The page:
Dec 6, 2005
What I Have Learned From The Early Decision Process At MIT
Posted in: Process & Statistics
As you can see by the photos, this was a grueling process. I could go through it step by step with you, but Ben's already covered that.
So let's get to the meat of the matter (or for you vegans out there, the shiitake mushroom of the matter). Here are some of the things that impressed me:
- The quality of the essays. I was constantly floored by the way so many of you approached your essays and your overall style and flow. Dare I say, I saw flashes of brilliance every now and again? I SO wish that I could share snippets of some of the essays that I reviewed. Alas, under penalty of law and all that stuff concerning your right to privacy, I am forced to discuss them using only my inner voice.
- The fine ways that many of you give back to the community. It is not hard to tell when someone is just going through the motions or trying to pad their application. I saw true selfless activities. This includes everything from the creation of clubs in school to activities that help to relieve human suffering to activities that help to right injustices. It is humbling to see so many students showing so much compassion for their fellow man.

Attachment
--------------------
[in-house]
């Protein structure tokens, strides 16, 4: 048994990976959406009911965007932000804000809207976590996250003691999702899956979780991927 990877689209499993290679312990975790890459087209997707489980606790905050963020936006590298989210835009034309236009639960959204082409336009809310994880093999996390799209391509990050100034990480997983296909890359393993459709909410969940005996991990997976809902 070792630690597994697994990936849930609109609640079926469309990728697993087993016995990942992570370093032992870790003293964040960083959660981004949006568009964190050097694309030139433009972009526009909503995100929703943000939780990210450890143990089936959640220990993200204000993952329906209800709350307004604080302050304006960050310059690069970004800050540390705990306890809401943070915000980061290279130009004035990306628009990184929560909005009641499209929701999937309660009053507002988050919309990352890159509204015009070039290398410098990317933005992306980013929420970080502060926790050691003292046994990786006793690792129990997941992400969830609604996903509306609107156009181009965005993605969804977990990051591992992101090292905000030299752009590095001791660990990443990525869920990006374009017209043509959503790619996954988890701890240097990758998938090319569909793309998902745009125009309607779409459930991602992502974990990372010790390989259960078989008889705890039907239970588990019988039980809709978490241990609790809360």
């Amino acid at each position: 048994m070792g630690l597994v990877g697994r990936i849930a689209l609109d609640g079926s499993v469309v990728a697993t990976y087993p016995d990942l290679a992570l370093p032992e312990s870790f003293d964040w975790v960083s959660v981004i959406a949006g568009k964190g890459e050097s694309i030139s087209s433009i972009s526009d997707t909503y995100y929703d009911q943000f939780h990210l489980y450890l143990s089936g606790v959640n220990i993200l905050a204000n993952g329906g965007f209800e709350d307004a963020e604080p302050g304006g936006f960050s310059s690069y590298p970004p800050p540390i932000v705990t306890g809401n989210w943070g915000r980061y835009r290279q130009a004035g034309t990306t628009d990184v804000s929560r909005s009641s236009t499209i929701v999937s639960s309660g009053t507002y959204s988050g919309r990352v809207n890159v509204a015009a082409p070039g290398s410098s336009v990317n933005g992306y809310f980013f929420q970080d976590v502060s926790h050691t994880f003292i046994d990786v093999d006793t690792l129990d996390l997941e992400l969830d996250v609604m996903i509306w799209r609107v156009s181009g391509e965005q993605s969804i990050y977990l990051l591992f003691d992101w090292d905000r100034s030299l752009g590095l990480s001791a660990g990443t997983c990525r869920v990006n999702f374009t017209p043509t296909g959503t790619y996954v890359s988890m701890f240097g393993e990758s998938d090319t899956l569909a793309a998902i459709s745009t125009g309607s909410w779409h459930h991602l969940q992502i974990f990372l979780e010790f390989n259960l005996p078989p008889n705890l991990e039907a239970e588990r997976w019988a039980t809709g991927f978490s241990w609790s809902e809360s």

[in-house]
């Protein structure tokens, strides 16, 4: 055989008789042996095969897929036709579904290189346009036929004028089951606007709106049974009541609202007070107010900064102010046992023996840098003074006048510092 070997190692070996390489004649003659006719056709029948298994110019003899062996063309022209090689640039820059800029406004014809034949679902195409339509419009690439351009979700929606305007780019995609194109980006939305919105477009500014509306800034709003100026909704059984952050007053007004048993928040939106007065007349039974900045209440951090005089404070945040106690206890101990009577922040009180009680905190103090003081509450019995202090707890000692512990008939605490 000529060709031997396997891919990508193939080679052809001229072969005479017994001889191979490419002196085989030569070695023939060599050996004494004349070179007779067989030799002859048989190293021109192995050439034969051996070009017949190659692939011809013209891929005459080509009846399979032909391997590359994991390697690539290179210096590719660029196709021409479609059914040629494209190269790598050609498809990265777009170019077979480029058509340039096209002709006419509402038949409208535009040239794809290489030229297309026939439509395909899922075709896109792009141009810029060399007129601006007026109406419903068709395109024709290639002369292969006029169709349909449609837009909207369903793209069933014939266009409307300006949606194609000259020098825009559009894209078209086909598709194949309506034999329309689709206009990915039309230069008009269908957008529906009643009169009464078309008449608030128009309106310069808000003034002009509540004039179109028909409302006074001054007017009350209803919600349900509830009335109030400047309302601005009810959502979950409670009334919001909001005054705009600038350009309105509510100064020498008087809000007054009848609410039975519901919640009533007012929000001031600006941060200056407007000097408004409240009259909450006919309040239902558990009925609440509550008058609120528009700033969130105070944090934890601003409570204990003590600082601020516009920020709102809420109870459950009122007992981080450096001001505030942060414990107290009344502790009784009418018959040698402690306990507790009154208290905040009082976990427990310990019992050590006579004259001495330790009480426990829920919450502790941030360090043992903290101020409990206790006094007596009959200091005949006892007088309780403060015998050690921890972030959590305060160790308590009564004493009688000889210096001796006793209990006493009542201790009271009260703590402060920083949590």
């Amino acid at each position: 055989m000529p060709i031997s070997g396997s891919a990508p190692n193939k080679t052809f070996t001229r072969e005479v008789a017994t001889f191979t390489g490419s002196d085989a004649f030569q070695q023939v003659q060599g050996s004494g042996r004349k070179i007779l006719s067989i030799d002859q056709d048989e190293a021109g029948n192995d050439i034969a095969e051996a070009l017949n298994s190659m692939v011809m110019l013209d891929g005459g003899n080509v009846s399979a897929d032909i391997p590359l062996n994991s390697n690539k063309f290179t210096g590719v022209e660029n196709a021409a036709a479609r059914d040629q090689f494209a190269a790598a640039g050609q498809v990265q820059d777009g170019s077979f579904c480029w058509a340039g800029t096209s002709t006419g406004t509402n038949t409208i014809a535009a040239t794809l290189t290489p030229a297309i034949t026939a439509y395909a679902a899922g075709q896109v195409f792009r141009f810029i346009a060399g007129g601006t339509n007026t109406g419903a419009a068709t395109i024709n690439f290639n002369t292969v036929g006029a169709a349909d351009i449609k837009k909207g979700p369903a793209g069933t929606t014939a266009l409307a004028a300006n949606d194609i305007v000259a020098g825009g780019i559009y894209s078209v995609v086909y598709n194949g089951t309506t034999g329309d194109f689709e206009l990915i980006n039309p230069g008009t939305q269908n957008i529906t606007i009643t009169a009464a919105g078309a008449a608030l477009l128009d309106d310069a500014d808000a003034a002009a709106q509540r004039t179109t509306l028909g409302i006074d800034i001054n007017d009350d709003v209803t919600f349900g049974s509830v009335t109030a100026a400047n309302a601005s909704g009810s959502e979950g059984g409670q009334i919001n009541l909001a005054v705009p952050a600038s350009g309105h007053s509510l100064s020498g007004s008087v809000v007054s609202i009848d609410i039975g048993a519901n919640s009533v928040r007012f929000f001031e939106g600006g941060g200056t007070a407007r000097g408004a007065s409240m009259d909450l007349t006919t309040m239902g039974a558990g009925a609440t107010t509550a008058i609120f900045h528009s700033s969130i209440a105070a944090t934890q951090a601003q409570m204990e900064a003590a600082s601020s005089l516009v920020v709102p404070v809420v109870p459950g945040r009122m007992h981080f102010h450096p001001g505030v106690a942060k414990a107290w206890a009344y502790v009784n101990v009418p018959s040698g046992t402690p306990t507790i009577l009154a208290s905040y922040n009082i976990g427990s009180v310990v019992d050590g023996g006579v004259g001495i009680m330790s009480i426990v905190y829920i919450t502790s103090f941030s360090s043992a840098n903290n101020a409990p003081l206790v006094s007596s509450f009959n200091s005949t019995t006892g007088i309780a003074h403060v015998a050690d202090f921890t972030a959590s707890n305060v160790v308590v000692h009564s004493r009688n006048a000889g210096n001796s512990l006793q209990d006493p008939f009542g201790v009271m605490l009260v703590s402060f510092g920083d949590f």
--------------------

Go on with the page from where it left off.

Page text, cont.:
- The great ways that you spend your free time. (Although, I do wish all of you would sleep more!) Other than hang out on my blog, I am pleased that you are having fun, & that many of you have such a great sense of humor!
- The amount of passion in your applications. WOW! It does the soul good to know that you love this stuff. Some of you have been doing things related to your intended fields of study for quite some time, while others of you are chomping at the bit to jump right in. As the Black Eyed Peas said, "Let's Get it Started in Here". (DISCLAIMER: Do not assume that you won't be admitted if you have not already pursued a great deal of activity in your intended field of study. We know that an interest in creative writing is easily expressed as compared to one in Nuclear Engineering. In other words, we believe that writing samples make fine submissions, whereas we REALLY discourage the submission of fusion reactor cores, no matter how much lead you use as packing material.
- A low geek factor. Normal students apply and will be accepted to MIT. If what you do makes you a geek in HS, it'll make you a superstar at MIT.